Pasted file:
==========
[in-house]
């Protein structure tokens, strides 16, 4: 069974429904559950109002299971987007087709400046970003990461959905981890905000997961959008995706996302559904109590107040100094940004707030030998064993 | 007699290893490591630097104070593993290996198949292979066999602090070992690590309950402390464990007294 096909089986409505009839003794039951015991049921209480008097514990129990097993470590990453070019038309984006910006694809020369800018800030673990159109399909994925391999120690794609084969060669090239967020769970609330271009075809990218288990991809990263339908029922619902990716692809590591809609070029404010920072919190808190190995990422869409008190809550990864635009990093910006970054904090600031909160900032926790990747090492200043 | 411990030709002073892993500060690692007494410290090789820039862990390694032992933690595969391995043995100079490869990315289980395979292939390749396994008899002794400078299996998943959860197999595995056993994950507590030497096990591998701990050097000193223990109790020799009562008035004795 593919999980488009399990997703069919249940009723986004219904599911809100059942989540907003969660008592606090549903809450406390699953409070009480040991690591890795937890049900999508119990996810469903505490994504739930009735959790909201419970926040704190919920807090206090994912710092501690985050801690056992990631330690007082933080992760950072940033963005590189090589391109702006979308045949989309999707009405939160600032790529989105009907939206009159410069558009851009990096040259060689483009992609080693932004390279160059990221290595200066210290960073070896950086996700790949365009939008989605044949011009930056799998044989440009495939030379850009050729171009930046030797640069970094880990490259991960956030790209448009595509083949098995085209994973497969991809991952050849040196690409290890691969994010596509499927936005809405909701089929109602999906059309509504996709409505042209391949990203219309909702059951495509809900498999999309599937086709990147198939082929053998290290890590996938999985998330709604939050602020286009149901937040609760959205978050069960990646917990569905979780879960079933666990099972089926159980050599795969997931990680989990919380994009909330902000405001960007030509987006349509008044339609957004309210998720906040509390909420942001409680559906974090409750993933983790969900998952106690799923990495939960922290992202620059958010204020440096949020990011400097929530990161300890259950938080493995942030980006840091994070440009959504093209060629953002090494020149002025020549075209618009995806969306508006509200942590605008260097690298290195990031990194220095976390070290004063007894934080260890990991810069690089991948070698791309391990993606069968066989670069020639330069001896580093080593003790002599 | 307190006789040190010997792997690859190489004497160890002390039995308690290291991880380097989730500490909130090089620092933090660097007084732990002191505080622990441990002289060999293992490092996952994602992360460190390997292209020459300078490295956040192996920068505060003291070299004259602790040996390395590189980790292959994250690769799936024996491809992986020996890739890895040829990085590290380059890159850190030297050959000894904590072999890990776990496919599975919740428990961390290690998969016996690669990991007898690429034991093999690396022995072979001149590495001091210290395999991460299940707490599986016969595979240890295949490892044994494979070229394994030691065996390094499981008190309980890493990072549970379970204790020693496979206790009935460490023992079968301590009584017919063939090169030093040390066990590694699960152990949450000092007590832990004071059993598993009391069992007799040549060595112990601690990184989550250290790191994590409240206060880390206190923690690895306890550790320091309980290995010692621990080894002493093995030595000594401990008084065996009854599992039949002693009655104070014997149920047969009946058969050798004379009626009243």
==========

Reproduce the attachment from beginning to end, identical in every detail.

[in-house]
């Protein structure tokens, strides 16, 4: 069974429904559950109002299971987007087709400046970003990461959905981890905000997961959008995706996302559904109590107040100094940004707030030998064993 | 007699290893490591630097104070593993290996198949292979066999602090070992690590309950402390464990007294 096909089986409505009839003794039951015991049921209480008097514990129990097993470590990453070019038309984006910006694809020369800018800030673990159109399909994925391999120690794609084969060669090239967020769970609330271009075809990218288990991809990263339908029922619902990716692809590591809609070029404010920072919190808190190995990422869409008190809550990864635009990093910006970054904090600031909160900032926790990747090492200043 | 411990030709002073892993500060690692007494410290090789820039862990390694032992933690595969391995043995100079490869990315289980395979292939390749396994008899002794400078299996998943959860197999595995056993994950507590030497096990591998701990050097000193223990109790020799009562008035004795 593919999980488009399990997703069919249940009723986004219904599911809100059942989540907003969660008592606090549903809450406390699953409070009480040991690591890795937890049900999508119990996810469903505490994504739930009735959790909201419970926040704190919920807090206090994912710092501690985050801690056992990631330690007082933080992760950072940033963005590189090589391109702006979308045949989309999707009405939160600032790529989105009907939206009159410069558009851009990096040259060689483009992609080693932004390279160059990221290595200066210290960073070896950086996700790949365009939008989605044949011009930056799998044989440009495939030379850009050729171009930046030797640069970094880990490259991960956030790209448009595509083949098995085209994973497969991809991952050849040196690409290890691969994010596509499927936005809405909701089929109602999906059309509504996709409505042209391949990203219309909702059951495509809900498999999309599937086709990147198939082929053998290290890590996938999985998330709604939050602020286009149901937040609760959205978050069960990646917990569905979780879960079933666990099972089926159980050599795969997931990680989990919380994009909330902000405001960007030509987006349509008044339609957004309210998720906040509390909420942001409680559906974090409750993933983790969900998952106690799923990495939960922290992202620059958010204020440096949020990011400097929530990161300890259950938080493995942030980006840091994070440009959504093209060629953002090494020149002025020549075209618009995806969306508006509200942590605008260097690298290195990031990194220095976390070290004063007894934080260890990991810069690089991948070698791309391990993606069968066989670069020639330069001896580093080593003790002599 | 307190006789040190010997792997690859190489004497160890002390039995308690290291991880380097989730500490909130090089620092933090660097007084732990002191505080622990441990002289060999293992490092996952994602992360460190390997292209020459300078490295956040192996920068505060003291070299004259602790040996390395590189980790292959994250690769799936024996491809992986020996890739890895040829990085590290380059890159850190030297050959000894904590072999890990776990496919599975919740428990961390290690998969016996690669990991007898690429034991093999690396022995072979001149590495001091210290395999991460299940707490599986016969595979240890295949490892044994494979070229394994030691065996390094499981008190309980890493990072549970379970204790020693496979206790009935460490023992079968301590009584017919063939090169030093040390066990590694699960152990949450000092007590832990004071059993598993009391069992007799040549060595112990601690990184989550250290790191994590409240206060880390206190923690690895306890550790320091309980290995010692621990080894002493093995030595000594401990008084065996009854599992039949002693009655104070014997149920047969009946058969050798004379009626009243």